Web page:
Gracious is an 18-year-old girl who was diagnosed with HIV at the age of 13. However, her family was afraid to tell her about her HIV status and instead told her that she had a heart condition. Gracious told her friends at school that she was on medication for her heart condition. However, the friends suspected that she was HIV-positive because she was often sick. Gracious took her medication to school in order to prove her friends wrong. However, her teacher saw the ARV medication and informed Gracious that it was for people living with HIV. This experience devastated Gracious, who stopped adhering to her ARVs.
By Tinashe Rufurwadzo
In February 2016, the head of guidance and counselling at Gracious’ school attended a Dreams initiative training on comprehensive sexuality, HIV and Aids education, presented by SafAids, Africaid and the National Aids Council (NAC). Following the training, the teacher referred Gracious to the Zvandiri programme for counselling and support, linked to other services for young people living with HIV. Gracious began attending the local Zvandiri support group and learned that she was not alone in her experiences. She became a regular member of the support group, where she acquired information and skills from her peers on growing up with HIV, including the importance of treatment adherence. She received a pill box to manage and monitor her medication and improve her health.
Gracious’ local clinic nominated her for a Community Adolescent Treatment Supporter (Cats) training. Following the training, led by Africaid and the Ministry of Health and Child Care, Gracious connected with young people in her community to provide counselling, support and follow up so that they could also be helped to adhere to their ARVs. Gracious is mentored by the Zvandiri mentor (Africaid district focal person) during Cats coordination meetings. She also gets daily supervision from the nurse at her designated health facility, who also attended Africaid and Health ministry training programmes to provide child and adolescent HIV-testing services for children, adolescents, and young people.
“I benefitted from being a Cats because I had been defaulting a lot on my medication. After the training, I am now taking my medications well,” said Gracious.
With financial assistance from the Family Aids Counselling Trust to pay her school fees, Gracious repeated the two subjects she failed the previous year. The school’s head of guidance and counselling also invited Gracious to help plan and implement a school-wide anti-stigma campaign. Following this campaign, two students shared the challenges they faced as adolescents living with HIV as they struggled with adherence and their deteriorating health. Gracious connected with each of them to support their treatment adherence and contribute to their improved health. Gracious also identified a student facing severe food shortages at home and worked together with the school to plan a fundraising day to provide her with assistance.
“Besides me, there are also other children that are benefitting from me. I helped a girl who was being discriminated at our school and the training from Africaid has helped me to help her. I also give thanks to Africaid for helping us,” said Gracious.
In November 2016, Gracious completed her O’ Level and she can now pursue further studies and she hopes to study law, with the long-term goal of offering free legal assistance to organisations that implement programmes for orphans and vulnerable children, including adolescents and young people living with HIV.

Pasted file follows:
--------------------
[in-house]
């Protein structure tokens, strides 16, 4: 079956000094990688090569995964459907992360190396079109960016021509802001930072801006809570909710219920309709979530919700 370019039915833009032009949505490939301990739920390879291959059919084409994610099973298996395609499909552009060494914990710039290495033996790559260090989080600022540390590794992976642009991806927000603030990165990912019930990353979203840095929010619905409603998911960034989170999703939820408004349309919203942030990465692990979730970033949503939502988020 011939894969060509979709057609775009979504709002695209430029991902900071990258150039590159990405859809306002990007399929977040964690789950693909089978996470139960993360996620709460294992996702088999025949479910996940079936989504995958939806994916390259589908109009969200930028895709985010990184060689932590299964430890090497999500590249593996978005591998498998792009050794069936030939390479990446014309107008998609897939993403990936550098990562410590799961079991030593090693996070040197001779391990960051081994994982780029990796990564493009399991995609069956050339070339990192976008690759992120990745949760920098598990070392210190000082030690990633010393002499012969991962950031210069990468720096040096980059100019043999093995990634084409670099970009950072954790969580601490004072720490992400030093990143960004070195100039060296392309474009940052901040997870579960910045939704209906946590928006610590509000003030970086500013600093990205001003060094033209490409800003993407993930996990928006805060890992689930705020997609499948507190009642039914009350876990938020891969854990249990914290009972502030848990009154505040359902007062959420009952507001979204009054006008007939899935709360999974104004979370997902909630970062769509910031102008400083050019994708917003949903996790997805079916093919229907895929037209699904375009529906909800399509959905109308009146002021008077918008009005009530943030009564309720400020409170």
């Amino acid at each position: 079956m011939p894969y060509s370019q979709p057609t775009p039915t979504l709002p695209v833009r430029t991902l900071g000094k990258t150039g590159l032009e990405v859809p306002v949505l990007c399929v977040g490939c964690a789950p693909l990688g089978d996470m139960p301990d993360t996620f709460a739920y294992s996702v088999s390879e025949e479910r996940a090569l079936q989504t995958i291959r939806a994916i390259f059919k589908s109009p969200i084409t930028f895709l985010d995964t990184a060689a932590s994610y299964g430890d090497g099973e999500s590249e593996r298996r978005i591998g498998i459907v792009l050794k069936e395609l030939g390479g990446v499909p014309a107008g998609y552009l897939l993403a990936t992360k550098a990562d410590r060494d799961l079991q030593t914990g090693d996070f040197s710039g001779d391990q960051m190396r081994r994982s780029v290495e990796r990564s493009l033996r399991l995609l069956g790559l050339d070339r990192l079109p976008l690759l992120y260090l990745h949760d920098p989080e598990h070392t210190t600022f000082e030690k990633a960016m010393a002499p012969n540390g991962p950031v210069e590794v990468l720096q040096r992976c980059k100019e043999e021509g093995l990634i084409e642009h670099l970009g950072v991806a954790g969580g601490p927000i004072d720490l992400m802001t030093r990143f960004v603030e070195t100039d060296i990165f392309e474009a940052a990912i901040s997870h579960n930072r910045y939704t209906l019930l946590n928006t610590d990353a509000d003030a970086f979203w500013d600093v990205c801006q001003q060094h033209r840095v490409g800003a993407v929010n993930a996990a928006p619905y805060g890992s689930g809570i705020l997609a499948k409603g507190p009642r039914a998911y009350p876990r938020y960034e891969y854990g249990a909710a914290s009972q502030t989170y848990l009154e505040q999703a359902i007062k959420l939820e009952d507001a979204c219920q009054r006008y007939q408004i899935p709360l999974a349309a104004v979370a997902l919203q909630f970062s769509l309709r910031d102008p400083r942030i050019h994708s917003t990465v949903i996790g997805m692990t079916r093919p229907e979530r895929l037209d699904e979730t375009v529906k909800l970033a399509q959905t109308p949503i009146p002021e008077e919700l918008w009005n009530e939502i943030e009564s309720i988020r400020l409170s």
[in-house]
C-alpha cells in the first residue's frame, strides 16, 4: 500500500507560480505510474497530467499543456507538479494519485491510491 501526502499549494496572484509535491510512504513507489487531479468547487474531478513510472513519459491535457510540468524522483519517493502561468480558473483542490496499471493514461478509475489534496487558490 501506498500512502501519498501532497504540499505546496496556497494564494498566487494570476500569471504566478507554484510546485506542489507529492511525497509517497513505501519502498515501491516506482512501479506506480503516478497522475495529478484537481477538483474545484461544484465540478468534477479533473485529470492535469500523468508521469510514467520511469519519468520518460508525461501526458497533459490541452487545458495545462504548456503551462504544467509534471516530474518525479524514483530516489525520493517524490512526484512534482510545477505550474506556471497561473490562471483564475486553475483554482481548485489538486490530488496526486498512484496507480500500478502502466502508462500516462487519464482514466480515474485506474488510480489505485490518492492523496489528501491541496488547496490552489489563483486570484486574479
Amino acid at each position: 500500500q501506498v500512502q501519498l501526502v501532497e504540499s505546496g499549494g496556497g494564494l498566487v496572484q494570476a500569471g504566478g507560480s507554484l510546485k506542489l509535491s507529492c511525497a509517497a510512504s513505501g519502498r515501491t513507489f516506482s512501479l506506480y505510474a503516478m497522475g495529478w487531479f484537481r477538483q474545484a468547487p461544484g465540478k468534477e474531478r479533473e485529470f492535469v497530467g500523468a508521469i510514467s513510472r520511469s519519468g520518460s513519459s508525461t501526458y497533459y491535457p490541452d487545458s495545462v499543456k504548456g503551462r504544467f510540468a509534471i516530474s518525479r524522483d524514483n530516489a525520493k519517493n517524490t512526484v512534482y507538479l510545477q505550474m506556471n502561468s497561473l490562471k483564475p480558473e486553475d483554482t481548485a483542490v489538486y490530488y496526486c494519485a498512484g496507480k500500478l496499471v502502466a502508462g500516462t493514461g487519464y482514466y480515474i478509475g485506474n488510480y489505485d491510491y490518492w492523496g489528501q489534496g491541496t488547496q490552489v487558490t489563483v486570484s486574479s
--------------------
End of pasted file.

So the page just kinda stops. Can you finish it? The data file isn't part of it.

Through the Dreams and Game Changer programme — which strives to nationalise the Zvandiri Model with a primary focus on upscaling the Cats programme in 25 of Pepfar’s 36 priority districts. The Game Changer has the aim of increasing the availability and quality of care and treatment services for persons living with HIV and Aids, with a specific focus on scaling up differentiated care models for children, adolescents and young people. Africaid seeks to improve outcomes for children and adolescents throughout the HIV care cascade by improving the uptake of HIV-testing services, linkages, adherence, and retention in care.
Gracious’ story illustrates how the Dreams programme, with funding from USAid through Management Sciences for Health, offers multiple services for adolescent girls and young women. Trained, supported teachers initially identified and referred Gracious to Zvandiri for peer-led community treatment support. Together with trained, mentored health care workers, Zvandiri Cats supported her to adhere to her medication, resulting in her being Aids-free. She received psychosocial support, assisting her to become resilient. Educational assistance transformed the likelihood of Gracious being able to pursue further education. She is now determined to become a lawyer. Now as a trained, mentored Cats, Gracious has been empowered to support her HIV-positive peers so that they, too, are determined, resilient, empowered, Aids-free, mentored and safe (Dreams).
In the first year of the Dreams initiative in Makoni district, 7 440 individuals between the ages of 15 and 24 received HIV-testing and counselling services and learnt their test results, with 310 individuals testing positive for HIV. In the first quarter this year, under the Game Changer programme, 273 children, adolescents and young people were on ART and 274 were receiving community-based care through the Cats programme.
Government, through the Ministry of Health and Child Care working together with NAC and other ministries, such as Public Service and Social Welfare, Primary and Secondary Education as well as Women’s Affairs, Gender and Community Development, are working together to ensure that adolescent girls and young women and young men as well, are protected from HIV infection.